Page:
The resting place for politicians and sculptors, Bogotá’s Cementerio Central is a shabby, romantic and still-majestic place to visit. Its mausoleums, in varying states of upkeep, hold the remains of a dozen Colombian presidents, illustrious families and artists.

Walk the paths and you’ll see ornate statues, locals lighting candles, and the faithful leaving flowers and prayers at the feet of the Virgin Mary statue. It’s probably the most tranquil place in the city. Note that you may be asked for identification to enter. From here, stroll a block down Calle 24, past street art, to Café de la Fonda, a quiet neighborhood spot, for an excellent cup of Colombian coffee. Pick up a few bags (12,000 Colombian pesos) to bring home while you’re at it.

5.30pm: Creative concepts

Bogotá is home to a number of clever collectives: complexes that house shops, bars, cafes and sometimes performance spaces under one roof, and which are perfect places to stop for a midday break.

At the swankier end of the scale, try Casa Arsenal, where the city’s well-heeled relax in a courtyard filled with tables and chairs, surrounded by miniature versions of chic craft breweries, cafes, patisseries and restaurants, as well as a bookshop and a coworking space.

La Candelaria neighbourhood

8pm: Dinner with villains

Set aside several hours for dinner at one of Bogotá’s most fun and inventive restaurants: Villanos en Bermudas (Villains in Shorts). It’s the brainchild of a Mexican and an Argentine chef, who have turned this elegant house in Chapinero into a serious dining destination.

The 10-course tasting menu might range from simple dishes like homemade bread dipped in fermented black garlic butter, to more complex creations like chickpea mousse with passion fruit ice cream. The menu changes every couple of weeks. Dinner for two, around 300,000 Colombian pesos.

Museo del Oro


10am: Work it!

On Sunday mornings, much of Carrera 7, one of the city’s main arteries, is closed to vehicles, and locals hit the street to cycle, jog and walk their dogs. Join them for a run or stroll, stopping to breakfast on fresh juice and fruit salad at one of the numerous stalls set up along the way.

Free fitness classes, part of a citywide health initiative, are held in many of the parks throughout the morning, so aim to stop by one. Parque Nacional Enrique Olaya Herrera is usually a fun spot. Led by enthusiastic instructors, with rhythmic music blasting, these are energetic, informal and full of people of all ages and fitness levels, following along and having a great time, rain or shine.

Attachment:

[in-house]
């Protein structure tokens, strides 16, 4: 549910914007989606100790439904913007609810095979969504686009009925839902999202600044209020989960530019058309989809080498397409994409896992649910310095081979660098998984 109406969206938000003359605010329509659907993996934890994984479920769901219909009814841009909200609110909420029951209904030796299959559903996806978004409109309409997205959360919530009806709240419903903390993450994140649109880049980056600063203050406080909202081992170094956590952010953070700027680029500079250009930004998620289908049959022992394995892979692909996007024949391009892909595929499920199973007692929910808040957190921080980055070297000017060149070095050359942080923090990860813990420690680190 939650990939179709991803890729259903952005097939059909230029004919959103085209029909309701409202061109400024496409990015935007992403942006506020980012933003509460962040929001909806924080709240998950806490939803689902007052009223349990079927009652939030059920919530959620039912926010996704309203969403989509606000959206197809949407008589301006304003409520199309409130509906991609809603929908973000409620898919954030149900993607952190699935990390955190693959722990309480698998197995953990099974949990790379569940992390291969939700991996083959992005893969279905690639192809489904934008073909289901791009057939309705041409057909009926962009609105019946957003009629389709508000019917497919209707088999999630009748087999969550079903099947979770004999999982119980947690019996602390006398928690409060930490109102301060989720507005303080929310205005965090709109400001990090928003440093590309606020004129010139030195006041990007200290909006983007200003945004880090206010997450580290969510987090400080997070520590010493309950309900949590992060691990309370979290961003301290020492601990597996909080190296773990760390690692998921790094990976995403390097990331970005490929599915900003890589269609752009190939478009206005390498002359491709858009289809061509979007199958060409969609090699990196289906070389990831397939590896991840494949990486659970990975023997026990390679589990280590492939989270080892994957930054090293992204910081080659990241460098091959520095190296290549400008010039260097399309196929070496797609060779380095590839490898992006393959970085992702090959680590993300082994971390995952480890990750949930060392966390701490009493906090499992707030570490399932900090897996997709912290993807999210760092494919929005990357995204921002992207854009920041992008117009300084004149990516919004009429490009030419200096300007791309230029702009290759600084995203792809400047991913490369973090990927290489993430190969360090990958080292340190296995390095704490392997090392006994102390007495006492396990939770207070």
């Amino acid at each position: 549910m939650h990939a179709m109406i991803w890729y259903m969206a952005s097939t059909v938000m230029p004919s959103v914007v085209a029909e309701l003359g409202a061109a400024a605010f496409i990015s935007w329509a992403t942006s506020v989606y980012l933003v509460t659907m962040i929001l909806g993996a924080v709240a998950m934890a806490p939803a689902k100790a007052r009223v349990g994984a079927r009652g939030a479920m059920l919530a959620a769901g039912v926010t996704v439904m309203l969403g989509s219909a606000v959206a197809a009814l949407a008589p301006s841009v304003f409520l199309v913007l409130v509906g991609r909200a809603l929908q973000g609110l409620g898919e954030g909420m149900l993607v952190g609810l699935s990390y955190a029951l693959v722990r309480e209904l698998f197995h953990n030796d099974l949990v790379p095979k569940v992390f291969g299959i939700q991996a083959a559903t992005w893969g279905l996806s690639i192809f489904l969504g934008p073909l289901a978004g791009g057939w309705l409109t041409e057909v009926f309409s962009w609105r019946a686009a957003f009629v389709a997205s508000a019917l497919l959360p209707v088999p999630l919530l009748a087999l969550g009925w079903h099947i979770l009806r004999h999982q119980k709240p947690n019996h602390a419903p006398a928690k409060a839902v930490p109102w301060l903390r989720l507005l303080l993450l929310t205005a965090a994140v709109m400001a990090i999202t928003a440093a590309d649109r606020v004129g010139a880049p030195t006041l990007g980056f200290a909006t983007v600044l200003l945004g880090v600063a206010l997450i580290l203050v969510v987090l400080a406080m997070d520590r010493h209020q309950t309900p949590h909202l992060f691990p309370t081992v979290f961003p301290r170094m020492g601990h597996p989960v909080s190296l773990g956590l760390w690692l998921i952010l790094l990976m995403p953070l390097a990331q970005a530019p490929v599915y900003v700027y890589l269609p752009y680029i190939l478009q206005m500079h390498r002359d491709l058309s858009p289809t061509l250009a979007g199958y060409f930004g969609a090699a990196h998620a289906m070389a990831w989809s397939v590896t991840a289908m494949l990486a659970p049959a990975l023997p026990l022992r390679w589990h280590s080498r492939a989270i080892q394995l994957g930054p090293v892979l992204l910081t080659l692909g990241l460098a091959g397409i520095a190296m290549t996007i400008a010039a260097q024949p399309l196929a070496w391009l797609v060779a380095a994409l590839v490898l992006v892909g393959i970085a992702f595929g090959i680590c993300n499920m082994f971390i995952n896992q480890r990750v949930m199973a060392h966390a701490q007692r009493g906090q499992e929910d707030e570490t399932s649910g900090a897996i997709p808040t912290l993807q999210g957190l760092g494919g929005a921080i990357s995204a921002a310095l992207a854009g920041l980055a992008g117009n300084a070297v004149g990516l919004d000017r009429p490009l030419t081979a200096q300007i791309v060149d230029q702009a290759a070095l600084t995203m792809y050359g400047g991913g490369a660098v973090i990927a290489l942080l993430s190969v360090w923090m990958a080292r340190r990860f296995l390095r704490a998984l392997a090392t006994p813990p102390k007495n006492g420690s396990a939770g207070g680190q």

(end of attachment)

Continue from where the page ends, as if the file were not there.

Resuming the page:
Noon: Gold for nothing

Sunday, when much of the city shuts down, is an excellent day for leisurely museum explorations. Bogotá’s Museo del Oro (free Sundays, 4,000 pesos at other times) has an immense and well-signed collection of intricate, glowing masks, statues and jewelry that date to pre-Hispanic times. After you’ve had your fill of the shiny stuff, turn south on Carrera 7 for several activity-packed blocks of games, street performances, live music, food stalls and more. It’s a popular gathering place for affordable fun.

3pm: Nature in the city

If climbing the steep mile up Monserrate Mountain isn’t your thing, get a milder workout by walking around the hilly paths and gardens of the onetime home of the Liberator, Simón Bolívar. The simply furnished rooms of the Quinta de Bolívar (free Sundays, 3,000 pesos at other times) are surrounded by cobblestone paths that curve through an enormous variety of plants and statues.

Bolívar didn’t live here for much of the 10 years that he owned the house, but you can see why he returned between independence campaigns: The lush gardens are surprisingly free from urban noise and offer some of the freshest, least polluted air in the city.


  1. If you’re looking to rent an apartment through Airbnb for your stay, there is a good range of apartments in Chapinero, a central neighborhood with easy access to both the north and south of the city. Expect to pay $40 to $90 for a one-bedroom.
  2. The landmark building housing Four Seasons Casa Medina (double rooms from $359) is just steps from the city’s best restaurant neighborhood, the Zona Gourmet; the hotel’s individually designed rooms offer fireplaces and beamed ceilings.
  3. Casa Leleyte (double rooms from $100, including breakfast) opened in 2017 with just four rooms, an Instagram-worthy bar with midcentury modern furniture, and a colorful art collection, all in a spectacular central location.